Salman Rushdie wrote in Midnight’s Children that memory “selects, eliminates, alters, exaggerates, minimizes, glorifies, and vilifies also; but in the end it creates its own reality, its heterogeneous but usually coherent version of events; and no sane human being ever trusts someone else’s version more than his own.” To this I would add that what one believes to be her own version may be someone else’s. What can people be persuaded, knowingly or not, to believe? Researchers once convinced four college students that as children they had probably witnessed demonic possession.
In 2001, psychologists Giuliana Mazzoni, Elizabeth Loftus, and Irving Kirsch invited a large group of students at the University of Florence in Italy to fill out questionnaires. The students categorized different events in two ways: how plausible the event was, and how certain the student was that she had (or had not) experienced it as a young child. Some of the events were mundane, but this doozy was also included—“witnessed possession.” Some of the students who had believed demonic possession to be highly implausible and were quite certain they had not ever witnessed a possession were invited back.
At the next session, which took place three months later, researchers began chipping away at the first of the students’ convictions: that witnessing demonic possession was an implausible occurrence. Under the pretense of gauging their “readability,” the students read a dozen short stories, three of which were about demonic possession. One story presented the notion that possession occurs quite frequently in Italian culture, another contained the testimonies of people who’d witnessed possession-like behavior, and the third included mention of “typical” symptoms of possession (i.e., “convulsing, falling down, foaming at the mouth, swearing, vomiting hair, and spontaneous movement of objects”).
In the third session, a week later, things got personal. The students completed another questionnaire, this time about their fears. But regardless of how the students responded, they were individually informed that their “fear profile” was consistent with having witnessed possession before the age of three.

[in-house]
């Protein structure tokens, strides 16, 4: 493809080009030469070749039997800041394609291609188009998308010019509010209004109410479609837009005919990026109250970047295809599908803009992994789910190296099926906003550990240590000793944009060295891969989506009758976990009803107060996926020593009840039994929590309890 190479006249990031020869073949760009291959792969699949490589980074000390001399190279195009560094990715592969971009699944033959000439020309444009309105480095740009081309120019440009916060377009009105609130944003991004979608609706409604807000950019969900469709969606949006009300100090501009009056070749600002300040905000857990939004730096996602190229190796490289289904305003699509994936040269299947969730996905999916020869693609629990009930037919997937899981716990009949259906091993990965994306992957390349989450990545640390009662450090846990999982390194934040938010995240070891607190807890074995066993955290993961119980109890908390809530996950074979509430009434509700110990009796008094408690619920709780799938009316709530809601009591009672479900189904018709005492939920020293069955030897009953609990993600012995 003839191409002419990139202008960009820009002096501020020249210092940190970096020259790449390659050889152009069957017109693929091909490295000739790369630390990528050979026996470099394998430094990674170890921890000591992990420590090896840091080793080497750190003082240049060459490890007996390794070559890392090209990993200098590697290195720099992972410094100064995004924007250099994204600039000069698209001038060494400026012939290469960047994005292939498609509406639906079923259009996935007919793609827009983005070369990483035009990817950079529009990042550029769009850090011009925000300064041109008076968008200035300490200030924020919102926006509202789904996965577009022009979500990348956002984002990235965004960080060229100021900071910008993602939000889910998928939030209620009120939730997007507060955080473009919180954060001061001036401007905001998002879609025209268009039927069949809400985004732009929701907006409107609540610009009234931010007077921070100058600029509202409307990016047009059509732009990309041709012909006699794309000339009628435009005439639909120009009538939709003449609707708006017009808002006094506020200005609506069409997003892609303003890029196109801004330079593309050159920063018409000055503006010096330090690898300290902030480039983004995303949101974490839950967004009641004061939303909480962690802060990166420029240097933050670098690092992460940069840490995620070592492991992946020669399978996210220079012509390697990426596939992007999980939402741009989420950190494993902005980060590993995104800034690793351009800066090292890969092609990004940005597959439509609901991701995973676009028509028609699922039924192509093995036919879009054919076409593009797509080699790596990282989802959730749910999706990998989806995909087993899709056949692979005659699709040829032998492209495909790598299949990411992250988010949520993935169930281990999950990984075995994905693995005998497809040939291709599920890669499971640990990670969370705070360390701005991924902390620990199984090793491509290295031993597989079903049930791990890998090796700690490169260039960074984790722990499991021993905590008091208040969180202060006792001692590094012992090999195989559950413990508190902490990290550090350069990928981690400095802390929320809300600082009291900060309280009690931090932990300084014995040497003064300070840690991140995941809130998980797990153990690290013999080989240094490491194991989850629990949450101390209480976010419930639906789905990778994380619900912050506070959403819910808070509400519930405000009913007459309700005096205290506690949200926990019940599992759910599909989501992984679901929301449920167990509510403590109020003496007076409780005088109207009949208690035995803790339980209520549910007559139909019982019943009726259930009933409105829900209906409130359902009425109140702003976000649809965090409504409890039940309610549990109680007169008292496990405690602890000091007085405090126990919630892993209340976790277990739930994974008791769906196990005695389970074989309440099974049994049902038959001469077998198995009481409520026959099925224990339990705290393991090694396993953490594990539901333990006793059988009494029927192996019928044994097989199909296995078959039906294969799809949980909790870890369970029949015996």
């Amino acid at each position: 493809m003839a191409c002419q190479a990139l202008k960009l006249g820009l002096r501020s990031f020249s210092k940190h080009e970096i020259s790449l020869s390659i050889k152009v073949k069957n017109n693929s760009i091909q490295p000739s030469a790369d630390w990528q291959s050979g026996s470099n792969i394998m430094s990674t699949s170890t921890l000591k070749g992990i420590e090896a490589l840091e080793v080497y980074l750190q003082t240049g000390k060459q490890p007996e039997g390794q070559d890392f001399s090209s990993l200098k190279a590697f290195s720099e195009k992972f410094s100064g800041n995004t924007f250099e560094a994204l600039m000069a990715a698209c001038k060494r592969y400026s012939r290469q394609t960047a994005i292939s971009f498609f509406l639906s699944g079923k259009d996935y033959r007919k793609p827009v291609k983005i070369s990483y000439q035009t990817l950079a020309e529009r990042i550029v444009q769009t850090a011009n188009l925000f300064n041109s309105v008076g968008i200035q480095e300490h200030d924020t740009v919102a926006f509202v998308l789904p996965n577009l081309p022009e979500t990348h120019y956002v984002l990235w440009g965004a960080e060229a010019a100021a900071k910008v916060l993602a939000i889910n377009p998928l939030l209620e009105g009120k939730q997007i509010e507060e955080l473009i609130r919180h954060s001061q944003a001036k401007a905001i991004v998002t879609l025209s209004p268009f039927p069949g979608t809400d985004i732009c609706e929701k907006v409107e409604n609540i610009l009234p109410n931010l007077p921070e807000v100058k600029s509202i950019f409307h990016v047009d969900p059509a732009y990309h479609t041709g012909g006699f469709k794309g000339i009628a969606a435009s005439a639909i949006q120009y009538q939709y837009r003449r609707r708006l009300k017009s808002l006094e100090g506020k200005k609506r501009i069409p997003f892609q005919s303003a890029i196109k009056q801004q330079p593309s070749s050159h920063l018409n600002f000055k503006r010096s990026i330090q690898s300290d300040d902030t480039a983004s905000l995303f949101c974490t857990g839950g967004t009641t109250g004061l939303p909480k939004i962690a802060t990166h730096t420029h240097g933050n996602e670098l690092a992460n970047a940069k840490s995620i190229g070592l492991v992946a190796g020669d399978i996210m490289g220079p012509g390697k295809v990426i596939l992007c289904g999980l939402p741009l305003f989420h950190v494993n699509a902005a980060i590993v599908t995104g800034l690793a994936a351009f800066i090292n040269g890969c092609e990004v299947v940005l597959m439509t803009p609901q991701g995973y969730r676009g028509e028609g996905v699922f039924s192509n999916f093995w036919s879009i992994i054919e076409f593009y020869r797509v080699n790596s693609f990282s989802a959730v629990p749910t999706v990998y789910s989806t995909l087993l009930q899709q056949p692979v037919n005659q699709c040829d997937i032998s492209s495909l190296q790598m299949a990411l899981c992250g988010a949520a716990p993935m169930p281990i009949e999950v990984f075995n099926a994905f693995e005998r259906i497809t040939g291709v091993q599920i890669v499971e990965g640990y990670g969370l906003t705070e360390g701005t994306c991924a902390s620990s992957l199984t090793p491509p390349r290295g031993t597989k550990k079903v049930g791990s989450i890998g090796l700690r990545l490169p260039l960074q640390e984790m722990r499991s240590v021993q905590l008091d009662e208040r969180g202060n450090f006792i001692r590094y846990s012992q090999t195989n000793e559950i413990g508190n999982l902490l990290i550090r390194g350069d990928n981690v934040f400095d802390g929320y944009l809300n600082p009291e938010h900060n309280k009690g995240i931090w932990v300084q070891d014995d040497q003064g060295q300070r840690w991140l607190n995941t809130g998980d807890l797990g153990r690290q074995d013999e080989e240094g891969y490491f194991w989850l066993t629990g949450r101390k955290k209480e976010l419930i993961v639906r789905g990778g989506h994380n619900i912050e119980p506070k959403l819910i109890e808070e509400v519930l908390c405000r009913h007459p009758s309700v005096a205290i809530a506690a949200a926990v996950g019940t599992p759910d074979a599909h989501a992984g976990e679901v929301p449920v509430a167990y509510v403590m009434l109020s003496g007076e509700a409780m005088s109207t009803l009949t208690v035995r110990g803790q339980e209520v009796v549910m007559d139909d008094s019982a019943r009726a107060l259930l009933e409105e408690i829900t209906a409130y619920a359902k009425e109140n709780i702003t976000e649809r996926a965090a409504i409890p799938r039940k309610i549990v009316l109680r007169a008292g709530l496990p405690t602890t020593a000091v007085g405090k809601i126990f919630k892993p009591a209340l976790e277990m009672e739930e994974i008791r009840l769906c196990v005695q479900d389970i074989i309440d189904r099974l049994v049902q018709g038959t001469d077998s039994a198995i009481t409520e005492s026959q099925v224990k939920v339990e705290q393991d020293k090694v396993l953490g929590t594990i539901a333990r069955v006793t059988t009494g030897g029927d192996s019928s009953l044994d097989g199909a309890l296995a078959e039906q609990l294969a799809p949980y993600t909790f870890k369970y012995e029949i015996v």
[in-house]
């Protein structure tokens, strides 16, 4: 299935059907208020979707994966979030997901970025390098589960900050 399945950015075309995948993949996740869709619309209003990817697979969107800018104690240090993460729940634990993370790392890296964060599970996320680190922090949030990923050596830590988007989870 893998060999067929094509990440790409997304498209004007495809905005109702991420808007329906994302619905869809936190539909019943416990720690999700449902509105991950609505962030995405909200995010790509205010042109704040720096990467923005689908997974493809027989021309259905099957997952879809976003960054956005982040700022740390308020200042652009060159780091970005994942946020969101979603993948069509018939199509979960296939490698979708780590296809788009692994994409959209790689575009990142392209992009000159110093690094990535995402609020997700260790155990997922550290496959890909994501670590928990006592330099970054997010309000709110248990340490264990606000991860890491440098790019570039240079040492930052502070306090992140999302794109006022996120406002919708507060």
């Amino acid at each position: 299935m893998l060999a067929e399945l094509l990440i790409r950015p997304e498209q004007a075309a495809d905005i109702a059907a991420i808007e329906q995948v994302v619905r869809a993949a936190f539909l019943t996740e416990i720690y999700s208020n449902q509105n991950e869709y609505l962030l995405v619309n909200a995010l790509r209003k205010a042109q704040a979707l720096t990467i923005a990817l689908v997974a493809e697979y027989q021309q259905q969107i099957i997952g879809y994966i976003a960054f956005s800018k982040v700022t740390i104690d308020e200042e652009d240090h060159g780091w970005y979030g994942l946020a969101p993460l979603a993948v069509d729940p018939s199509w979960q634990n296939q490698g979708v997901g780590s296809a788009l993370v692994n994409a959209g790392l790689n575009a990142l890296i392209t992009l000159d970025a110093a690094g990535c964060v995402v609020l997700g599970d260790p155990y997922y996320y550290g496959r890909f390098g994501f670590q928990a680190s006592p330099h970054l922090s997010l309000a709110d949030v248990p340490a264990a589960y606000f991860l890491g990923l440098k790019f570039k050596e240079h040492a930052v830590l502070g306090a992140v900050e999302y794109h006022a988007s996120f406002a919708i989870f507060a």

Finally, after another week, students returned to the lab to fill out the same set of plausibility and certainty questionnaires they’d completed in the original session.
So what happened to their ratings? On average, the 22 students who’d persevered through all four sessions judged “witnessing possession” to be both significantly more plausible and something they were likelier to have experienced as young children. (Control participants who merely completed the questionnaires twice, or who received stories and “fear profile” feedback about an unrelated event, did not show this pattern.) Importantly, most students still thought they probably had not witnessed possession; they were merely less certain about this than they’d been a few months earlier. But four of the students did an about-face and claimed that, more likely than not, they had. That’s right: three page-long stories and a bogus “fear profile” were enough to convince nearly 20 percent of the students that they’d probably witnessed demonic possession.
Memory needn’t be suggested—psychologists often use the more insidious term “implanted”—to be false. I recall a meal with a colleague at a fancy Montreal restaurant in vivid detail, down to the robin-egg blue of my cocktail, but my colleague maintains that she “didn’t even go to the conference in Montreal.” The memory is something of a fluke—it is other cities, other meals, and other cocktails, all jumbled together until they no longer resemble themselves—and the fluke is generated in-house.
Finally, two caveats. The sample size of the study I just described was small (though the literature is littered with other, similar—if less sensational—studies). And the set-up—all those questionnaires!—was hardly realistic. Perhaps, after hearing so much talk of demonic possession, students were just telling an earnest, likeable experimenter what they thought he wanted to hear.
And yet, isn’t that how suggestion so often begins, with an overly helpful psychotherapist, or a hard-working cop who wishes very badly you’d seen something you have not?
If, indeed, you have not.
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